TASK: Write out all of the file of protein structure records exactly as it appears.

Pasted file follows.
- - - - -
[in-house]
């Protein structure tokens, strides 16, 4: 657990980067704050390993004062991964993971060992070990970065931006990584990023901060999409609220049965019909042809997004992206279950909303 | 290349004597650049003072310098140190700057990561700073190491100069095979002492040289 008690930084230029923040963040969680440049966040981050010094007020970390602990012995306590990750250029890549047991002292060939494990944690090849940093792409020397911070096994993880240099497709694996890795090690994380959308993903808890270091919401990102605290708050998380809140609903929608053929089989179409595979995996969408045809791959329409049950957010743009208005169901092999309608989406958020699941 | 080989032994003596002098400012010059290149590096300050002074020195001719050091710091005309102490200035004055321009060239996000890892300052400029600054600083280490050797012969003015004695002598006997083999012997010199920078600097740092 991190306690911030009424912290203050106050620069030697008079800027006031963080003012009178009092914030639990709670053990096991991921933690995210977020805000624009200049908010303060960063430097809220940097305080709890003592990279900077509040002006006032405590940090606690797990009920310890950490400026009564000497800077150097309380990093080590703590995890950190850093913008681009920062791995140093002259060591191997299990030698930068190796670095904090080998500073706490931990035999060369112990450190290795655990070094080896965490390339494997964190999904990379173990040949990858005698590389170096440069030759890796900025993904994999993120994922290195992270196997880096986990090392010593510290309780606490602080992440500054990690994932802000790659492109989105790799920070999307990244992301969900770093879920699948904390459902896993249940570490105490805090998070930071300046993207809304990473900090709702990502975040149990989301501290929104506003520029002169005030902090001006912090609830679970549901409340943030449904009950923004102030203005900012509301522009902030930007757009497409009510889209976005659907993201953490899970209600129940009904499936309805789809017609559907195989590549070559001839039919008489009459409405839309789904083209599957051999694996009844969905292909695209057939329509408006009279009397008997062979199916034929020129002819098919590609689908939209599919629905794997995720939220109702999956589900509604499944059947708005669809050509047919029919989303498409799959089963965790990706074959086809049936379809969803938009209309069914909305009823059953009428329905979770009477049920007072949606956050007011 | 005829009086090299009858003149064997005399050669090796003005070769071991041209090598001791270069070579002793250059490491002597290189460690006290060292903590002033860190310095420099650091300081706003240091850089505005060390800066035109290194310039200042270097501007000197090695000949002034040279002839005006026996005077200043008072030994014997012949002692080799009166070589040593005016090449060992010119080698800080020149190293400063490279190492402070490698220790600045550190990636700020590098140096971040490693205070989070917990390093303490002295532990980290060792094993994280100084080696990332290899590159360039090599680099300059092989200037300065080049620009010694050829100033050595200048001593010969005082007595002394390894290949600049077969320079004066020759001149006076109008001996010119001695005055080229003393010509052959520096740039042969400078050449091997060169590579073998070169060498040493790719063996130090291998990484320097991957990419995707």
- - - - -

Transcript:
[in-house]
């Protein structure tokens, strides 16, 4: 657990980067704050390993004062991964993971060992070990970065931006990584990023901060999409609220049965019909042809997004992206279950909303 | 290349004597650049003072310098140190700057990561700073190491100069095979002492040289 008690930084230029923040963040969680440049966040981050010094007020970390602990012995306590990750250029890549047991002292060939494990944690090849940093792409020397911070096994993880240099497709694996890795090690994380959308993903808890270091919401990102605290708050998380809140609903929608053929089989179409595979995996969408045809791959329409049950957010743009208005169901092999309608989406958020699941 | 080989032994003596002098400012010059290149590096300050002074020195001719050091710091005309102490200035004055321009060239996000890892300052400029600054600083280490050797012969003015004695002598006997083999012997010199920078600097740092 991190306690911030009424912290203050106050620069030697008079800027006031963080003012009178009092914030639990709670053990096991991921933690995210977020805000624009200049908010303060960063430097809220940097305080709890003592990279900077509040002006006032405590940090606690797990009920310890950490400026009564000497800077150097309380990093080590703590995890950190850093913008681009920062791995140093002259060591191997299990030698930068190796670095904090080998500073706490931990035999060369112990450190290795655990070094080896965490390339494997964190999904990379173990040949990858005698590389170096440069030759890796900025993904994999993120994922290195992270196997880096986990090392010593510290309780606490602080992440500054990690994932802000790659492109989105790799920070999307990244992301969900770093879920699948904390459902896993249940570490105490805090998070930071300046993207809304990473900090709702990502975040149990989301501290929104506003520029002169005030902090001006912090609830679970549901409340943030449904009950923004102030203005900012509301522009902030930007757009497409009510889209976005659907993201953490899970209600129940009904499936309805789809017609559907195989590549070559001839039919008489009459409405839309789904083209599957051999694996009844969905292909695209057939329509408006009279009397008997062979199916034929020129002819098919590609689908939209599919629905794997995720939220109702999956589900509604499944059947708005669809050509047919029919989303498409799959089963965790990706074959086809049936379809969803938009209309069914909305009823059953009428329905979770009477049920007072949606956050007011 | 005829009086090299009858003149064997005399050669090796003005070769071991041209090598001791270069070579002793250059490491002597290189460690006290060292903590002033860190310095420099650091300081706003240091850089505005060390800066035109290194310039200042270097501007000197090695000949002034040279002839005006026996005077200043008072030994014997012949002692080799009166070589040593005016090449060992010119080698800080020149190293400063490279190492402070490698220790600045550190990636700020590098140096971040490693205070989070917990390093303490002295532990980290060792094993994280100084080696990332290899590159360039090599680099300059092989200037300065080049620009010694050829100033050595200048001593010969005082007595002394390894290949600049077969320079004066020759001149006076109008001996010119001695005055080229003393010509052959520096740039042969400078050449091997060169590579073998070169060498040493790719063996130090291998990484320097991957990419995707």